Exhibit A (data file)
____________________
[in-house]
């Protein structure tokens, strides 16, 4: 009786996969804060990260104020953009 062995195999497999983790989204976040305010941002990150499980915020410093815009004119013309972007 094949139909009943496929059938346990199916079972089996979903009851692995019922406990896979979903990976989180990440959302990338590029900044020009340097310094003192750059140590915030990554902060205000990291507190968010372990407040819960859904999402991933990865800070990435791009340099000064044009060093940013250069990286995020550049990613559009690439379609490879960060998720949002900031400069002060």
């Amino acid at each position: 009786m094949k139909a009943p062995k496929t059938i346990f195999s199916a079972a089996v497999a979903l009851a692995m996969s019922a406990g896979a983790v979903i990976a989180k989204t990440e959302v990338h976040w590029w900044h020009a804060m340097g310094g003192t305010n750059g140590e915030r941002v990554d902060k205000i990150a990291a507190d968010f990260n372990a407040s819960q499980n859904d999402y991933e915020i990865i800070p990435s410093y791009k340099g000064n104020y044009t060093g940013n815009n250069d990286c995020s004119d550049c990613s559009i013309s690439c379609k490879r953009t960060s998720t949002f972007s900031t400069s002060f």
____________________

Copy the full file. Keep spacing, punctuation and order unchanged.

[in-house]
């Protein structure tokens, strides 16, 4: 009786996969804060990260104020953009 062995195999497999983790989204976040305010941002990150499980915020410093815009004119013309972007 094949139909009943496929059938346990199916079972089996979903009851692995019922406990896979979903990976989180990440959302990338590029900044020009340097310094003192750059140590915030990554902060205000990291507190968010372990407040819960859904999402991933990865800070990435791009340099000064044009060093940013250069990286995020550049990613559009690439379609490879960060998720949002900031400069002060």
């Amino acid at each position: 009786m094949k139909a009943p062995k496929t059938i346990f195999s199916a079972a089996v497999a979903l009851a692995m996969s019922a406990g896979a983790v979903i990976a989180k989204t990440e959302v990338h976040w590029w900044h020009a804060m340097g310094g003192t305010n750059g140590e915030r941002v990554d902060k205000i990150a990291a507190d968010f990260n372990a407040s819960q499980n859904d999402y991933e915020i990865i800070p990435s410093y791009k340099g000064n104020y044009t060093g940013n815009n250069d990286c995020s004119d550049c990613s559009i013309s690439c379609k490879r953009t960060s998720t949002f972007s900031t400069s002060f």